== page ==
Editing is it's own art form ....

Discussion in 'Graphics Programs and Photo Gallery' started by Leftyplayer, Aug 31, 2010.

  1. Leftyplayer

    Leftyplayer TPF Noob!

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    I've been out and about taking fun candid portraits/ street photography. As I'm just learning, have had mostly misses with a few relatively good hits. I've also been spending time looking at great photographer's photos. The thing that strikes me the most is how they're all processed in software afterward and, sometimes, what starts out as a nice picture with potential turns into an amazing picture with some editing on the computer.

    However, I feel overwhelmed by this. I know a bit of photoshop and do have a hubby that knows the software and can help me out. But I don't want to get sucked into the learning curve of these software programs (am currently playing with Gimp and Photoscape to see if they are simpler for someone who doesn't want to get sucked into spending more time editing than shooting). Mostly, though, I don't know what editing choices to make!! When I see an awesome photo, I know it. But when I'm looking at MY photos, I don't really know what kinds of editing choices would bring them to the next level ... that's it's own art form.

    Anyway, not sure what I'm asking. I'm mostly moaning and groaning LOL. But I'm also trying to sort out the software with the simplest learning curve that can help me start making easy baby steps toward photo editing. I know how to crop, resize, sharpen, change contrast, and make simple color / saturation changes (even know a tiny bit about layers) - so I don't mean so much technical changes in a photograph ... I mean more artistic kinds of choices and changes. What's the learning process here? I'm used to just "fixing" photos that aren't working (too dark, too bright, need cropping, etc) ... I'm not used to "enhancing" a perfectly technically fine picture.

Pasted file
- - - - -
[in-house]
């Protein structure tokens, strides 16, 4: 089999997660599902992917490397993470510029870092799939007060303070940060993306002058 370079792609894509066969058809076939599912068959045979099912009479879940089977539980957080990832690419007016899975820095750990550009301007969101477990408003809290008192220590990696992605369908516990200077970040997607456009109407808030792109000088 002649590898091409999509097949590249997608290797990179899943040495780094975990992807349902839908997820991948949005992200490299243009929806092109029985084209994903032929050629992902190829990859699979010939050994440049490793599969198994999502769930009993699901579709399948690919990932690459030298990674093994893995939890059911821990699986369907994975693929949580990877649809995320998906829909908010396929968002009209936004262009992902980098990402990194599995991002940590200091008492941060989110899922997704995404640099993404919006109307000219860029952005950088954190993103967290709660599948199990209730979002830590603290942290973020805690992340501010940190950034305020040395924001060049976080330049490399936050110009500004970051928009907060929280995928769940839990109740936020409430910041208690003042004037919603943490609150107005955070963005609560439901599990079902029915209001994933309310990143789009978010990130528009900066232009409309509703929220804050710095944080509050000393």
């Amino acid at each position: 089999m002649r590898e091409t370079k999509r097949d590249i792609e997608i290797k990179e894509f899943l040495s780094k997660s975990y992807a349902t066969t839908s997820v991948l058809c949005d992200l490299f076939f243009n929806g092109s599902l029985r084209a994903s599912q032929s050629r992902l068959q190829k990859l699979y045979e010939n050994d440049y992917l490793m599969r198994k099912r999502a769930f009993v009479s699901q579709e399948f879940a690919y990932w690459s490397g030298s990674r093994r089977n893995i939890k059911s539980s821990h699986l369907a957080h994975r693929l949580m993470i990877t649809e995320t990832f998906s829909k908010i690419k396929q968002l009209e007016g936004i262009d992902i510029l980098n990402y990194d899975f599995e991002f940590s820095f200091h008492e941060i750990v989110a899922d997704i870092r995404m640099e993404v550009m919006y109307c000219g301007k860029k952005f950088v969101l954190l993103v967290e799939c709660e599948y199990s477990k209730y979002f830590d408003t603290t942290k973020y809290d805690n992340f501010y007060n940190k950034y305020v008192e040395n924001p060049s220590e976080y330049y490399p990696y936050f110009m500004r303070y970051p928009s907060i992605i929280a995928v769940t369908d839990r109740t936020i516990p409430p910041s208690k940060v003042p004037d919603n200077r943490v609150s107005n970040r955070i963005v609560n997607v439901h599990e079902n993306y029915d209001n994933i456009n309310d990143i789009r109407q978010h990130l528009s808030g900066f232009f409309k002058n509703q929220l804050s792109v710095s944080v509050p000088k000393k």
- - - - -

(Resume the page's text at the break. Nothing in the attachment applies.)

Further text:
Hope I've made sense and, mostly, hope someone even knows what I'm trying to say :confused:.
     
    Last edited: Aug 31, 2010
  2. ann

    ann No longer a newbie, moving up!

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    understood what your talking about and it is imho that what your wanting to do,takes a lot of time and practice.

    It may be similar to an artist that knows, watercolor for this feeling, oil for that; experience is going to be helpful for you.

    Not very helpful as I don't think there is an quick answer and not to be ugly, this is a problem these days, people thinking it is just a matter of clicking a button here or there; it is hard work , practice and experience and perhaps if one is 10 no fear, they will try anything :lol: and love the results.
     
  3. JG_Coleman

    JG_Coleman No longer a newbie, moving up!

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    I, personally, would say that you're approaching the situation from the wrong persepctive. Taking a photograph and editing that photograph, whether for technical or artistic purposes, are best thought of as a seamless process... not two entirely different disciplines.

    Presumably, those types of photographs you appreciate were made by individuals that envisioned creating a shot that looked just like that. For them, the process of creating that photograph involved a vision of what they wanted the final product to be. Taking the photo, in that case, is only the first half of the process, and processing it to look the way they envisioned it is the second half of the process.

    Think of the two parts of the process as the head and tail of a snake... you can refer to each individually, but they are connected in the middle. They are really part of the same, single process... creating a digital photograph that you envision.